Many patients present to our surgeons at Proliance Hand, Wrist and Elbow with ongoing pain in the joint of the thumb. One of the most common diagnoses in that small area is arthritis of the first (thumb) carpometacarpal joint. This form of arthritis is so widespread there are a variety of names for it including basal joint arthritis, thumb base arthritis, and thumb carpometacarpal (CMC) osteoarthritis (OA). It is so common that one Swedish study found that physicians diagnosed this problem in 1.4% of the entire population, with 78.5% of those affected being women. Fortunately, there are many treatment options available to patients.
How do I know if the pain in the joint of my thumb is due to osteoarthritis?
(Disclaimer: this blog is not meant to provide a diagnosis. You should be evaluated by a board-certified hand surgeon if you are experiencing pain and loss of function in your thumb.)
Patients that present with thumb CMC OA often describe pain about the base of the thumb. The pain can be dull in nature, occasionally sharp and stabbing, and may occur regularly or intermittently. Activities that use a heavy grip or pinch activity, like opening a jar or opening a lock while holding a key, are often the trigger. The pain can range from a dull night time ache all the way to severe depending on a variety of factors. Patients also commonly have periods of normal use followed by days of debilitating discomfort. Most patients are surprised when an activity or motion they have “done it a thousand times before” becomes painful.
So now the pain in the joint of my thumb sounds like arthritis but what can I do about it?
Initial treatment for thumb carpometacarpal osteoarthritis largely starts with non-surgical options. The goal of conservative management is to help alleviate the symptoms that result from painful inflammation as the joint wears out. Many patients have found positive results with avoiding certain activities involving heavy grip and key pinching type motions. Other patients swear by warm water soaks in the morning and assistive devices like jar openers.
A large family of nonsteroidal anti-inflammatory medications exist, and many studies have proven their reliability in the treatment of hand arthritis. Common medications include ibuprofen and naproxen, and there are even over-the-counter gels, like diclofenac, for patients who are unable to take pills.
Various splinting regimens have shown reliable improvements of pain especially in patients with early forms of the disease. One study found 76% of patients with Eaton stage 1 or 2 reported improved symptoms with regular use of thumb splints any kind. (The Eaton classification is used to classify thumb CMC OA from radiographs with stage one describing the most early changes and level four noted the most severe.) The type of splint didn’t affect the patient outcomes, proving yet again that the worst splint is universally one that the patient wears home and then places on a bedside table. Our clinic alone has soft neoprene versions, generic plastic ones to stabilize the specific joint and custom versions that are the most immobilizing. Our patients benefit from our unique clinical setup with in-office hand therapists who can help you find the perfect splint for you.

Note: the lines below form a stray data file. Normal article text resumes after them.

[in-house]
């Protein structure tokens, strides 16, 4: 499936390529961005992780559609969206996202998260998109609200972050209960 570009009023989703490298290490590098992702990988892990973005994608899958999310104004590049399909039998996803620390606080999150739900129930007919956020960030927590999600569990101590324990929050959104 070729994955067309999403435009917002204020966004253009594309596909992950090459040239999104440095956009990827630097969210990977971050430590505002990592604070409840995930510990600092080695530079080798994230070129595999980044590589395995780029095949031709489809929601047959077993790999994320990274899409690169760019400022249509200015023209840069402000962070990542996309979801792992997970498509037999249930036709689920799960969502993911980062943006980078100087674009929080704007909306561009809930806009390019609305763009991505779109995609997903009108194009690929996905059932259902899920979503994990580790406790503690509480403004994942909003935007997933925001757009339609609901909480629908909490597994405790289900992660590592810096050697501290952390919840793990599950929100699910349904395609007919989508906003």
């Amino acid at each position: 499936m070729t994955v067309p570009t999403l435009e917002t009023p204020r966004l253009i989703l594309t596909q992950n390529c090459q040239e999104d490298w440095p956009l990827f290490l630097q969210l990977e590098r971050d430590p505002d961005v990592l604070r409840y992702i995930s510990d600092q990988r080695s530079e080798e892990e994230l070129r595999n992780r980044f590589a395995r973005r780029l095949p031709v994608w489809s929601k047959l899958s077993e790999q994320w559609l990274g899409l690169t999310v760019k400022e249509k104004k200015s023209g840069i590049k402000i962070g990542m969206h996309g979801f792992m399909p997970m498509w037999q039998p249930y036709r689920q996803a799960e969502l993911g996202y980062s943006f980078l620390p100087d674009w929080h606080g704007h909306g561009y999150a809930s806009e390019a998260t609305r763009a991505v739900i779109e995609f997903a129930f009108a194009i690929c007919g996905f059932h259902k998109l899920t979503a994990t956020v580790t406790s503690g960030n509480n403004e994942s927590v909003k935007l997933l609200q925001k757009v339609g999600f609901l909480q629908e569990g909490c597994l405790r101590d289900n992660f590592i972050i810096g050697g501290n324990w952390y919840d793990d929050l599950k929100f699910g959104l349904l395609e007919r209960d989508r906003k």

Occupational therapist can also teach exercises which help manage some of the instability that occurs with thumb joint osteoarthritis. These exercises are most effective when carefully tailored based on your specific hand recovery. One group of researchers showed that specific exercises can help reduce the joint objectively using radiographs.
How Can Proliance Hand, Wrist and Elbow Physicians Help?
The most important step to tackling any problem is having the correct diagnosis. Surgeons at Proliance Hand, Wrist and Elbow Physicians can help; as can our highly trained occupational therapists who are onsite at our Kirkland and Bellevue offices. Our goal is that patients see both their hand surgeon and therapist quickly and conveniently. Pain in the joint of the thumb and particularly osteoarthritis can seem a daunting prospect for many patients and our surgeons can help find the best treatment for you. Contact us to make an appointment at any of our five convenient Eastside locations.
Stay tuned in the next few weeks as we continue the conversation about thumb carpometacarpal osteoarthritis. Next, we will provide an in-depth review of the various injections that patients can consider to tackle their thumb pain!
Thumb carpometacarpal osteoarthritis doesn’t have to be an overwhelming diagnosis. Researchers in Boston, Texas and the Netherlands have designed a tool to help patients make the correct decision for their thumb, check it out at: https://www.decisionaid.info/pp/thumboa/intro.
Samuel E. Galle, M.D. is a board-certified orthopedic surgeon with subspecialty fellowship training in conditions of the hand and upper extremity. He has published numerous peer-reviewed articles and surgical technique videos. He lives in Kirkland, WA with his wife, two kids and one especially spoiled Cavalier King Charles Spaniel.